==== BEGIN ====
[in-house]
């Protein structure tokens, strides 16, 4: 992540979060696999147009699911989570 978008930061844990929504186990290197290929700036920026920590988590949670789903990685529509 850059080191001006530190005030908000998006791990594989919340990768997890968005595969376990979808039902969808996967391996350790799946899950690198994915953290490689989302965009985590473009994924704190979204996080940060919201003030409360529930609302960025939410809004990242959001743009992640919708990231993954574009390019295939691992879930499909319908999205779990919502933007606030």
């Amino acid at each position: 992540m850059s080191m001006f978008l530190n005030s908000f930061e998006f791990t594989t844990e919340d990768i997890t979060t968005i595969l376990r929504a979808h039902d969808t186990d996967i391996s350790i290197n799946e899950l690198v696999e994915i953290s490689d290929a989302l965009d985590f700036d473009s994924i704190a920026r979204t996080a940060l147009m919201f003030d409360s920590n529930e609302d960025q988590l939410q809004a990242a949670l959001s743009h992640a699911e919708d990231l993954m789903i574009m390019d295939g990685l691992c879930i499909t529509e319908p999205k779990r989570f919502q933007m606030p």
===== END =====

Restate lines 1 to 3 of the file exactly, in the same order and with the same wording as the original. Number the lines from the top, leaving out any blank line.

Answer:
[in-house]
């Protein structure tokens, strides 16, 4: 992540979060696999147009699911989570 978008930061844990929504186990290197290929700036920026920590988590949670789903990685529509 850059080191001006530190005030908000998006791990594989919340990768997890968005595969376990979808039902969808996967391996350790799946899950690198994915953290490689989302965009985590473009994924704190979204996080940060919201003030409360529930609302960025939410809004990242959001743009992640919708990231993954574009390019295939691992879930499909319908999205779990919502933007606030």
């Amino acid at each position: 992540m850059s080191m001006f978008l530190n005030s908000f930061e998006f791990t594989t844990e919340d990768i997890t979060t968005i595969l376990r929504a979808h039902d969808t186990d996967i391996s350790i290197n799946e899950l690198v696999e994915i953290s490689d290929a989302l965009d985590f700036d473009s994924i704190a920026r979204t996080a940060l147009m919201f003030d409360s920590n529930e609302d960025q988590l939410q809004a990242a949670l959001s743009h992640a699911e919708d990231l993954m789903i574009m390019d295939g990685l691992c879930i499909t529509e319908p999205k779990r989570f919502q933007m606030p």